Why women representation in tech is integral to building an inclusive and innovative digital future
Many industry experts worry that if women continue to be underrepresented in the technology industry, the tech products and algorithms driving the future will contain an inherent bias against women, due to their conspicuous underrepresentation/absence in designing the technology of the future.
Saturday February 11, 2023,
5 min Read
Women’s competence has been demonstrated in all fields. There are many exemplary female professionals who have made history through their stellar accomplishments. However, while people explicitly claim that gender diversity is important in the world of work, it is still a distant dream in most industries including technology, which is traditionally dominated by men.
Research conducted reveals that the top 50 companies in India (by market cap) showed that women account for only 25% of the total employee strength, this is disheartening since the number of women graduating from educational degrees, including STEM-related ones are at par with men. What is further alarming is that this number further dwindles as we look at the number of women in senior positions.
The Skillsoft Women in Tech report of 2022, elaborates that women only held 7% of executive-level positions and 13% of senior leadership positions in the technology industry. Further, the study stated that 66% of the women surveyed said that men outnumber them in leadership positions in tech organisations at ratios of 2:1 or even greater
Women’s underrepresentation in the tech industry is a cause of concern for many reasons. First and foremost, the situation presents a conundrum for India Inc., which aspires to build a future ready tech talent pool yet, is missing on the huge opportunity to bridge this gap by nurturing female tech talent.
Further, many industry experts worry that if women continue to be underrepresented in the technology industry, the tech products and algorithms driving the future will contain an inherent bias against women, due to their conspicuous underrepresentation/absence in designing the technology of the future.
Many also fear that tech workplaces will end up with leaders who all look/think the same and hence product innovation would suffer, as it will fail to incorporate the needs of a diverse set of users and integrate women’s perspective. Further, since tech jobs today are some of the fastest growing and most well paid jobs in the world, this perpetuates and further widens the existing gender pay gap.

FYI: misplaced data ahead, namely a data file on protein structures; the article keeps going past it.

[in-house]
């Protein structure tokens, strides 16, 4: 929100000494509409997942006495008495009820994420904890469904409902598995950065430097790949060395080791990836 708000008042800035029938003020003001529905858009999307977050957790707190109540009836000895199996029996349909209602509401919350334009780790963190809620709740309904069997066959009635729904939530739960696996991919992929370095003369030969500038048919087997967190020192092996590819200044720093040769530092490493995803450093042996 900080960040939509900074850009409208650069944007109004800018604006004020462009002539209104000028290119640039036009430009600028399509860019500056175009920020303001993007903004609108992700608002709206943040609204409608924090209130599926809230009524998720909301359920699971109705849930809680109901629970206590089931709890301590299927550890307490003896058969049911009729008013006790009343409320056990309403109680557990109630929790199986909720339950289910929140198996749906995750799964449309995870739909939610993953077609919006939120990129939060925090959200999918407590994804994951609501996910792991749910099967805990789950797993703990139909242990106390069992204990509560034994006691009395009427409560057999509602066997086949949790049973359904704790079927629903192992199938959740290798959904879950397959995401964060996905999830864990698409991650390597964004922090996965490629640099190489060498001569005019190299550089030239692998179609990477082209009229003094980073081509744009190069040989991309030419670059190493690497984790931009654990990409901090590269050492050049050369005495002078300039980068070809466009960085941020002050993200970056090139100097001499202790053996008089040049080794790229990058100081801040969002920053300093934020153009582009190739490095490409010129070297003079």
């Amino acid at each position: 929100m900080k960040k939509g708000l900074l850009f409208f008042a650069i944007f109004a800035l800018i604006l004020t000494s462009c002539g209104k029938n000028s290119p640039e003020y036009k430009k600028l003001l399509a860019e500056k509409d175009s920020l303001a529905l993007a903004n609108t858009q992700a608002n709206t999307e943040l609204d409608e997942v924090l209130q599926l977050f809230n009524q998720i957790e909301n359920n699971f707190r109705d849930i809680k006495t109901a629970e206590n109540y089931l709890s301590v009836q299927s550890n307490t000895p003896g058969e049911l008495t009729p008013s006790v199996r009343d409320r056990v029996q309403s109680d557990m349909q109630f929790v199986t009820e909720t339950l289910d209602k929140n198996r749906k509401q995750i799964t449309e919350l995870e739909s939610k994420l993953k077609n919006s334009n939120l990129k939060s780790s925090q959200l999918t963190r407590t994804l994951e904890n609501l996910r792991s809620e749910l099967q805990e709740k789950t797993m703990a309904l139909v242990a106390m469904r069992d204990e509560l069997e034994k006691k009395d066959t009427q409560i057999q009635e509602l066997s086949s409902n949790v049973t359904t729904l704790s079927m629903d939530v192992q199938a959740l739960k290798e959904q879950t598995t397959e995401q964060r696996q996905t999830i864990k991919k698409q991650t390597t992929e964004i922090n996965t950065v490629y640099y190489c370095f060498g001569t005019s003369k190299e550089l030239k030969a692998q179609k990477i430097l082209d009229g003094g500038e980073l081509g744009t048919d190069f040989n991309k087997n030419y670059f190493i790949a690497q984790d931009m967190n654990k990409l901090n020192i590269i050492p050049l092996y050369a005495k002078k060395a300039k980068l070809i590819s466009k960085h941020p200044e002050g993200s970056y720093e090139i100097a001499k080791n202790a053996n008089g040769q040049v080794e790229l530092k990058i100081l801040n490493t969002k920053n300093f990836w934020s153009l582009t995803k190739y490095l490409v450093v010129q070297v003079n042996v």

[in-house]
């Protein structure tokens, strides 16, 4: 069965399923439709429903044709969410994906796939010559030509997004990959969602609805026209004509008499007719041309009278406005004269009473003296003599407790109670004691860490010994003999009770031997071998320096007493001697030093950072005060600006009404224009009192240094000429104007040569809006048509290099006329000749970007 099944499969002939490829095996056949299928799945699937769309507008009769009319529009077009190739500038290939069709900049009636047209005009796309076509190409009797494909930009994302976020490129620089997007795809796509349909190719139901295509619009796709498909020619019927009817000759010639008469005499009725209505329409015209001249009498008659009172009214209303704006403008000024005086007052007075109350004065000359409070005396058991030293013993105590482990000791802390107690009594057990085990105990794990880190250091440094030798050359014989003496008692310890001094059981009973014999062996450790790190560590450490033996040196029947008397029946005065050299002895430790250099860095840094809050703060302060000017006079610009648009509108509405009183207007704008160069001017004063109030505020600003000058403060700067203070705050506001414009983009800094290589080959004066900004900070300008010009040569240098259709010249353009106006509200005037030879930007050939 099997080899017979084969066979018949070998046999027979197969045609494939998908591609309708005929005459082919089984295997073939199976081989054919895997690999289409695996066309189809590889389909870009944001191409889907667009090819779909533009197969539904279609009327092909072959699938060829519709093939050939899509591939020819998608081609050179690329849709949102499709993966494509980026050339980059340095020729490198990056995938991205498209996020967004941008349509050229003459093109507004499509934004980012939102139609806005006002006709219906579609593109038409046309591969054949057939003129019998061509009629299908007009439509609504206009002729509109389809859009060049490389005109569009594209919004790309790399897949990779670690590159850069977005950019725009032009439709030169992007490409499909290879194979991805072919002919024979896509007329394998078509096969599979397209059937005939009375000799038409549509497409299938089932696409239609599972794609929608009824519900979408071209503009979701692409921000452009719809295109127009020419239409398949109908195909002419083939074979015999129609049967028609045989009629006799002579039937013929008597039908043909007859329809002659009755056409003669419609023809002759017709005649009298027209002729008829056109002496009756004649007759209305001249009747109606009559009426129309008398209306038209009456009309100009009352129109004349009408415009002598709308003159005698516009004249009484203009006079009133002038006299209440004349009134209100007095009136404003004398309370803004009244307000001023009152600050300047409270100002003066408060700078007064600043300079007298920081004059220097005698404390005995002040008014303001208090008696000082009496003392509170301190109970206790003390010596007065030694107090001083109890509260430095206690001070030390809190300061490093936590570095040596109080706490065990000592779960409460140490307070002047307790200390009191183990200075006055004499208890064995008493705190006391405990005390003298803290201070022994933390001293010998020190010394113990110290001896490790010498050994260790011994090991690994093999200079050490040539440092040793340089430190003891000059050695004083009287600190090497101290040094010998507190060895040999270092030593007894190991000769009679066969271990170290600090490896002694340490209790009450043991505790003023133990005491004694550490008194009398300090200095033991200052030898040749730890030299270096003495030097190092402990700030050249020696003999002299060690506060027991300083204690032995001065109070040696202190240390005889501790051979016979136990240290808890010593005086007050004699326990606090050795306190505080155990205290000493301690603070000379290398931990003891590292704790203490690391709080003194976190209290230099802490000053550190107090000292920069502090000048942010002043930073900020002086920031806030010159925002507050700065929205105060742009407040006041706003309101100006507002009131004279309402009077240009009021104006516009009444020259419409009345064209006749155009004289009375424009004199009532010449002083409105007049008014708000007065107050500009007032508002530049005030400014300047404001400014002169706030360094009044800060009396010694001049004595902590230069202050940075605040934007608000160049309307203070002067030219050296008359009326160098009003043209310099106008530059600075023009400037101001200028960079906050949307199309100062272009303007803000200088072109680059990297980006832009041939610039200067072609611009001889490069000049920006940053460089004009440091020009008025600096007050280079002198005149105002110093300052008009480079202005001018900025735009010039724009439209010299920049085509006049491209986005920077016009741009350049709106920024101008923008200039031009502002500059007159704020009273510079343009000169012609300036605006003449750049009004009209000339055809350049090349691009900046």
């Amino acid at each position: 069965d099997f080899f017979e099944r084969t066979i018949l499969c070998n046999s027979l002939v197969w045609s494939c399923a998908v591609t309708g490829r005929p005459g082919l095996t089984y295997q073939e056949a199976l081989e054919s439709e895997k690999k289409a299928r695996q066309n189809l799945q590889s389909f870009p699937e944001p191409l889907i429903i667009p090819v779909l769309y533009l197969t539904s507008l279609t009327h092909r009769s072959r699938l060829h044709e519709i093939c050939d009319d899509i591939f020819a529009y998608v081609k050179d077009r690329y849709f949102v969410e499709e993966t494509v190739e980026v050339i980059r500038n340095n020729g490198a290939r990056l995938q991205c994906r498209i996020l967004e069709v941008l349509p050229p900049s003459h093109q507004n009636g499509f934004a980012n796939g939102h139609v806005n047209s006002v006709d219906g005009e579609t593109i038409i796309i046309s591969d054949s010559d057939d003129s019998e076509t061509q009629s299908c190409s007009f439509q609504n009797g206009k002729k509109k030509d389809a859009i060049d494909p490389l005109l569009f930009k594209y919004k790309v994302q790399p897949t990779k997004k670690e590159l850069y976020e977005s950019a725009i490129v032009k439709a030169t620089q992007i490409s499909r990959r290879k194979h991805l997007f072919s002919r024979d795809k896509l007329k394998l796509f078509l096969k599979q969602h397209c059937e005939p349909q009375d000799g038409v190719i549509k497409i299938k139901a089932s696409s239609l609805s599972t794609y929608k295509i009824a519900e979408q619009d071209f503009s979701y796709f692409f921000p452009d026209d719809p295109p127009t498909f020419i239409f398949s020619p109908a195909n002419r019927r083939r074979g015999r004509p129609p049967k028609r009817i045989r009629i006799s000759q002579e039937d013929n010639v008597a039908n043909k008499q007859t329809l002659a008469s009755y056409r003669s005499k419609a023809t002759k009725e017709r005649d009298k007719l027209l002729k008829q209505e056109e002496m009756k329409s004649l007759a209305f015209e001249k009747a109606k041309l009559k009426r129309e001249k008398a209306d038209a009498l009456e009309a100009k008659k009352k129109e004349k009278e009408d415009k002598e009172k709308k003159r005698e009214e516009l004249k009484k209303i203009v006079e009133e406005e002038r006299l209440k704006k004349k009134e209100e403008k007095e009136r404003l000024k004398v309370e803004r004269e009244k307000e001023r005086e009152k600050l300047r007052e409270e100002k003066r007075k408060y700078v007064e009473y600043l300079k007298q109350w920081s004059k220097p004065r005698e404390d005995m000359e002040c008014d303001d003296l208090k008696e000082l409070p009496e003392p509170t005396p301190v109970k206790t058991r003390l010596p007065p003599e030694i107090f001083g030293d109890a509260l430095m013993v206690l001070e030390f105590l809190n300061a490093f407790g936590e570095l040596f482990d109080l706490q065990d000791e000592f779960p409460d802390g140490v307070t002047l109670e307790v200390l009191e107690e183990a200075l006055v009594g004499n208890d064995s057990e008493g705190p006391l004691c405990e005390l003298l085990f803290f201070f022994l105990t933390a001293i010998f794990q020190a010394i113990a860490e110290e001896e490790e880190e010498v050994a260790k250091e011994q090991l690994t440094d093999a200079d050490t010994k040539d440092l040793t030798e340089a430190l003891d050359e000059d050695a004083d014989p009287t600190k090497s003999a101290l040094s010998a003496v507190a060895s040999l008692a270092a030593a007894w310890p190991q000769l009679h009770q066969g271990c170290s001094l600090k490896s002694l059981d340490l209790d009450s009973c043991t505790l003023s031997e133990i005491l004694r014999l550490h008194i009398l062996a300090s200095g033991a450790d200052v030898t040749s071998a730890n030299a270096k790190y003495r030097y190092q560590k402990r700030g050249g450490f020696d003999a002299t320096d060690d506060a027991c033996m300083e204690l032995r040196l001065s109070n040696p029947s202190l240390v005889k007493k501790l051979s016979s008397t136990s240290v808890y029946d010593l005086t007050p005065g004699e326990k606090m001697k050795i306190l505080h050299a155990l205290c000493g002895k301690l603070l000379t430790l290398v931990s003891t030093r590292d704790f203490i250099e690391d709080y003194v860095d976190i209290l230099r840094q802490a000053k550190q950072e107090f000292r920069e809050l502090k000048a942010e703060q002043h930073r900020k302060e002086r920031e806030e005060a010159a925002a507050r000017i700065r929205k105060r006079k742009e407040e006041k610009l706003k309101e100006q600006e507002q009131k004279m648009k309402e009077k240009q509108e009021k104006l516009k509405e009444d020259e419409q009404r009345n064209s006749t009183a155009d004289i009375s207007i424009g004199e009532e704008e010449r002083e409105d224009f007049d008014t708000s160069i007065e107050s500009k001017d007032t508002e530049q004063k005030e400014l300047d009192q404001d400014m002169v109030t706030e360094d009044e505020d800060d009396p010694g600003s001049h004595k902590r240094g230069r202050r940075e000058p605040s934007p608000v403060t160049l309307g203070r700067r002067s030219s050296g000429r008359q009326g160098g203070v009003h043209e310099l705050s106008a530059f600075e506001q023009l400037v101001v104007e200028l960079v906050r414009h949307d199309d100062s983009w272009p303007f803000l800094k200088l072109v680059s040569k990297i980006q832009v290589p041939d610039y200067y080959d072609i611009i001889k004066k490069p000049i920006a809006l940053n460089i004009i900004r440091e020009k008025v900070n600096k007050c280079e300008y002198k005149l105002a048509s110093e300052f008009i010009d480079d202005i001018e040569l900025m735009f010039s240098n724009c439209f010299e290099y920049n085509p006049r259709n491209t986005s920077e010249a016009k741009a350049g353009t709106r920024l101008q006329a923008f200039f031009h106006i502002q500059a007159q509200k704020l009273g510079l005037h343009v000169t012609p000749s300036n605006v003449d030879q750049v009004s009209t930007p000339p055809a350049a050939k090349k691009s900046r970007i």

Some of the causative factors contributing to this gender imbalance in the tech industry is unconscious bias in hiring, lack of equity in opportunities available to women, limited or lack of women role models and mentors in the industry, fewer assignments to higher visibility projects, not enough skill development and resources and support available to women in the field.
Further in addition to this are the women’s obligations of being a child bearer and the primary maternity carer, sometimes also being the primary caregivers at home. This sometimes leads to quitting due to burnout, or makes return to work after a hiatus (eg. after maternity leave) a difficult path for many to be on.
Especially in male dominated environments, women often feel that their opinions and capabilities get overlooked or are often perceived to carry less authority. Further, they feel they need to work harder as compared to their male colleagues to prove their competence.
The lack of female perspective in the workplace, can drive the creation of toxic and exclusive work cultures, commonly also known as a tech bro culture, which can be characterised by private in-jokes, offensive lingo, and harassment.
Women representation in tech is integral to building an inclusive and innovative digital future. Having said that, much needs to be done to address gender inequality in the tech industry beyond simply encouraging the number of female professionals to pursue a career in technology. The first step is to sensitise business leadership and cultures about diversity, equality and inclusivity to create supportive environments for women to foster in. Additionally, there needs to be a concentrated effort to address this imbalance by providing equitable access to resources to address skill gaps, providing equal professional opportunities and a voice platform to women not only to raise concerns and express opinions, but also to gain visibility for their professional accomplishments.
Women need to be inspired and encouraged to strive for senior level and leadership positions and the lack of role models and mentors to be plugged by sponsorship schemes to define their unique career trajectories. Further, to ensure their biological obligations do not impede their career progress, organisations should aim to provide them the balance and flexibility they require during the demanding and sensitive times of their lives like maternity.
Having gender diversity doesn’t only enable alternative views and significant product innovation. It also directly impacts business. A study by Boston Consulting Group showed that companies with higher gender diversity had 34% higher business revenues than their counter-parts which lacked adequate gender diversity. The tech industry and those who work in it will significantly shape the future of the world, hence it will be only prudent if women have more representation in defining that future.
(Disclaimer: The views and opinions expressed in this article are those of the author and do not necessarily reflect the views of YourStory.)
Edited by Rekha Balakrishnan